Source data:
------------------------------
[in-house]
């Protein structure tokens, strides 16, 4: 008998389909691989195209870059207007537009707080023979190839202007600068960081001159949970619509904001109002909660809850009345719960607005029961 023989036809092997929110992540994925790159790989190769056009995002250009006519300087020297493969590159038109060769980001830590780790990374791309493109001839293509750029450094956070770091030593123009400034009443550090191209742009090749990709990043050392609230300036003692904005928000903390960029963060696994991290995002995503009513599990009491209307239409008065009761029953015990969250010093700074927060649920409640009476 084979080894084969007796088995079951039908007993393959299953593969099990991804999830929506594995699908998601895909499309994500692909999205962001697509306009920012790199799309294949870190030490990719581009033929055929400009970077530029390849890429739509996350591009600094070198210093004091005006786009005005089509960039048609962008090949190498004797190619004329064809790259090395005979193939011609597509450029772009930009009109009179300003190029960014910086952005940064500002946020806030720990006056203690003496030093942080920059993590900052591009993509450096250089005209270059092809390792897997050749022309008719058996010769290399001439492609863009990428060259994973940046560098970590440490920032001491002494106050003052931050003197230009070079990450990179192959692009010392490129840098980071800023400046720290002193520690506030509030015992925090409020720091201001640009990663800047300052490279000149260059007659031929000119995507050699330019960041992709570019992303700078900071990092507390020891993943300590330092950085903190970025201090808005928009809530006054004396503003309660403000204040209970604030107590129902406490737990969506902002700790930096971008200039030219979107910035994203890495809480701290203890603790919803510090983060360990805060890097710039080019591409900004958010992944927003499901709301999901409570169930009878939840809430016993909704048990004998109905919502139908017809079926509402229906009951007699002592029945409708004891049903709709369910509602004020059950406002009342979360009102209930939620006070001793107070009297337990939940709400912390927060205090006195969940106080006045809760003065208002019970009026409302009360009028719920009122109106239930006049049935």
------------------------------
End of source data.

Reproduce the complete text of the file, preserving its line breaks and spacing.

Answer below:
[in-house]
């Protein structure tokens, strides 16, 4: 008998389909691989195209870059207007537009707080023979190839202007600068960081001159949970619509904001109002909660809850009345719960607005029961 023989036809092997929110992540994925790159790989190769056009995002250009006519300087020297493969590159038109060769980001830590780790990374791309493109001839293509750029450094956070770091030593123009400034009443550090191209742009090749990709990043050392609230300036003692904005928000903390960029963060696994991290995002995503009513599990009491209307239409008065009761029953015990969250010093700074927060649920409640009476 084979080894084969007796088995079951039908007993393959299953593969099990991804999830929506594995699908998601895909499309994500692909999205962001697509306009920012790199799309294949870190030490990719581009033929055929400009970077530029390849890429739509996350591009600094070198210093004091005006786009005005089509960039048609962008090949190498004797190619004329064809790259090395005979193939011609597509450029772009930009009109009179300003190029960014910086952005940064500002946020806030720990006056203690003496030093942080920059993590900052591009993509450096250089005209270059092809390792897997050749022309008719058996010769290399001439492609863009990428060259994973940046560098970590440490920032001491002494106050003052931050003197230009070079990450990179192959692009010392490129840098980071800023400046720290002193520690506030509030015992925090409020720091201001640009990663800047300052490279000149260059007659031929000119995507050699330019960041992709570019992303700078900071990092507390020891993943300590330092950085903190970025201090808005928009809530006054004396503003309660403000204040209970604030107590129902406490737990969506902002700790930096971008200039030219979107910035994203890495809480701290203890603790919803510090983060360990805060890097710039080019591409900004958010992944927003499901709301999901409570169930009878939840809430016993909704048990004998109905919502139908017809079926509402229906009951007699002592029945409708004891049903709709369910509602004020059950406002009342979360009102209930939620006070001793107070009297337990939940709400912390927060205090006195969940106080006045809760003065208002019970009026409302009360009028719920009122109106239930006049049935």